In 2003, I was a non-commissioned officer in the Marine Corps infantry leading a squad of Marines in combat during the invasion of Iraq. By the time our deployment was over, countless innocent civilians who had nothing to do with 9/11 were dead or displaced, and we’d lost our beloved corpsman, Joshua McIntosh.
I returned home without a medical screening or chance to grieve, unknowingly stricken with post-traumatic stress disorder and destined for friction. On one of our first nights of liberty, I drank alcohol and at one point smoked cannabis off base with fellow Marines. Shortly thereafter, one of them got into trouble, and ultimately implicated me and others. I was quickly interrogated without counsel and threatened with 50 years in prison if I refused to confess to self-medicating, and I eventually complied.
Within weeks of combat, I was punished in lieu of treatment, stripped of my rank, fined a month’s pay, and restricted to base for 45 days. At the end of that time, I was administratively separated with an Other Than Honorable discharge. With months remaining in my four-year enlistment, the military sent me home in a shambles with nothing but a bad record. I was 21.
Contrasted with “bad conduct” and “dishonorable” discharges, which can be given only after a trial by court-martial with legal counsel and due-process protections, bad-paper reprimands occur in private with virtually no due process. This puts service members, including those with mental illness from war and those who’ve experienced military sexual trauma, at the mercy of a draconian system that does little to protect individual rights.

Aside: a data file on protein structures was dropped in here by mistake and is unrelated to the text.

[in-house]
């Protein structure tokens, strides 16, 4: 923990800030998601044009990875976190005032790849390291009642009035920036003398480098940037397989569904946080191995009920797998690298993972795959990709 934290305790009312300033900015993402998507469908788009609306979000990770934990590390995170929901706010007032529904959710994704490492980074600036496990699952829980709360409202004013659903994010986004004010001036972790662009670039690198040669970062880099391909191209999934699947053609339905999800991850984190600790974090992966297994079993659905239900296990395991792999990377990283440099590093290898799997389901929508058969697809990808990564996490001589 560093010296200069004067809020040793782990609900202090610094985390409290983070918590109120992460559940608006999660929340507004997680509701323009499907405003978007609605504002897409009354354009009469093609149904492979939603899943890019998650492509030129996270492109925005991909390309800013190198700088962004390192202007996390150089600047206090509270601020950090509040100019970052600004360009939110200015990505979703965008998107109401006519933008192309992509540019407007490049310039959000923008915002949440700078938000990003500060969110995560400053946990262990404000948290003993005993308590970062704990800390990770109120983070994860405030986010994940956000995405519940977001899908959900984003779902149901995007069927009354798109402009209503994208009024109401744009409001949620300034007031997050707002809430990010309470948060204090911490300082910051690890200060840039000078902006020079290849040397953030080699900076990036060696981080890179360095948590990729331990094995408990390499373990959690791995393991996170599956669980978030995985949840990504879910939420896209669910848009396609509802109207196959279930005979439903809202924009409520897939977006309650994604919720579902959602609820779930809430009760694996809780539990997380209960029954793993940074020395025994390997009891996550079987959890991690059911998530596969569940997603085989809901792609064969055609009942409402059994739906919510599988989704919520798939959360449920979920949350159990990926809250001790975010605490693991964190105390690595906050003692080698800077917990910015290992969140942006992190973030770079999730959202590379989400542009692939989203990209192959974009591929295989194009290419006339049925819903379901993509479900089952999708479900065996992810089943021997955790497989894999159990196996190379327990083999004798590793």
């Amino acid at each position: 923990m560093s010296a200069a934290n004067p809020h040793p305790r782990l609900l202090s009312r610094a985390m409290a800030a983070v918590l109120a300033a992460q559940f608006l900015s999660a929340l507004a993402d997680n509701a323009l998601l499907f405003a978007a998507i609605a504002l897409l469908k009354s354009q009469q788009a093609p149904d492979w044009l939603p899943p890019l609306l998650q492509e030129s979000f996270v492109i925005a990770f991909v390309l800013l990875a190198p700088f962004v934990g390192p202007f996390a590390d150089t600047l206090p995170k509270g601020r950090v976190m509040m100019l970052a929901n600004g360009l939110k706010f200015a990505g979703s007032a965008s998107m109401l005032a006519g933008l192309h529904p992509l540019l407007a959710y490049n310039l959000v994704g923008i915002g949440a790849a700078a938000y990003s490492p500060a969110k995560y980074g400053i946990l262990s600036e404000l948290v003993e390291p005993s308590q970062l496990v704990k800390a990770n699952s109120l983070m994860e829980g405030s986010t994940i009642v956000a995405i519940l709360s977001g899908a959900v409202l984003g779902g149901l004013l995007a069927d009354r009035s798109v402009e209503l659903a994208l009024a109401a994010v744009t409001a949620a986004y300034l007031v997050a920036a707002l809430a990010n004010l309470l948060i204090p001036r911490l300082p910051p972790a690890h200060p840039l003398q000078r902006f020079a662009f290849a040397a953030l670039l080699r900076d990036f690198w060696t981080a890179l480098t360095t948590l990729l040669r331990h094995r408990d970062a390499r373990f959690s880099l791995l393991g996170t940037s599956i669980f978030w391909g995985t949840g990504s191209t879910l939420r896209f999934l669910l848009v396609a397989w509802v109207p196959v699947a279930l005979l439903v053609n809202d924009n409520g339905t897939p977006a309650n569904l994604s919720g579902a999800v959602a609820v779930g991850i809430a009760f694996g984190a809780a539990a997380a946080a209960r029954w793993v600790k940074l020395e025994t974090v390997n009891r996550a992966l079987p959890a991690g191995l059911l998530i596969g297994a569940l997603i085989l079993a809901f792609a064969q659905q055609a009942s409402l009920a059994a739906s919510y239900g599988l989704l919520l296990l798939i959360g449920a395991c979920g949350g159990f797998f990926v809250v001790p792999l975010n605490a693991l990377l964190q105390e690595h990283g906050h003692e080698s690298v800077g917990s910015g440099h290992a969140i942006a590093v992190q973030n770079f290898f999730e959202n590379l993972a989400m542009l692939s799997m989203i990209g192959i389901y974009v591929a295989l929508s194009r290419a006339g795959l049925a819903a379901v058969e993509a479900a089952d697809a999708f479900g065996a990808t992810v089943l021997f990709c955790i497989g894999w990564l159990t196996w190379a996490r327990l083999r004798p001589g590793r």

Less-than-honorable discharges, used to oust gay troops until the repeal of “Don’t Ask, Don’t Tell,” are given for a variety of behaviors attributable to PTSD, including self-medication—as I experienced. Most outrageous is when rape victims are punished with bad paper for reporting their assaults. Or the fact that right now black service members are “substantially more likely than white service members to face military justice or disciplinary action.” Bad-paper discharges continue to punish veterans for the remainder of their lives—an objectively disproportionate penalty.
Currently, black service members are “substantially more likely than white service members to face military justice or disciplinary action.”
–Protect Our Defenders, “Racial Disparities in Military Justice”
After being ostracized from their peers and the military community, they’re permanently barred from most government jobs, and most often are not allowed access to VA health care or other much-needed benefits to ease transition out of the military. They face serious disadvantages in the job market, where employers routinely request service records when applicants identify as veterans.
Veterans branded as less-than-honorable are, unsurprisingly, a vulnerable population. Left to fend for themselves, they’re more likely to live homeless on the streets, suffer from substance abuse, become incarcerated, and die by killing themselves. It is no coincidence that more than 45,000 service members and veterans have committed suicide in the last six years.
Perhaps most disturbing is the military’s continuing failure to adequately address these long-standing issues. In 2017, 14 years after it warned about troops being sent home without medical screenings, the Government Accountability Office reported that the military was continuing to punish injured veterans with less-than-honorable discharges, even when their misconduct was attributable to PTSD or traumatic brain injury.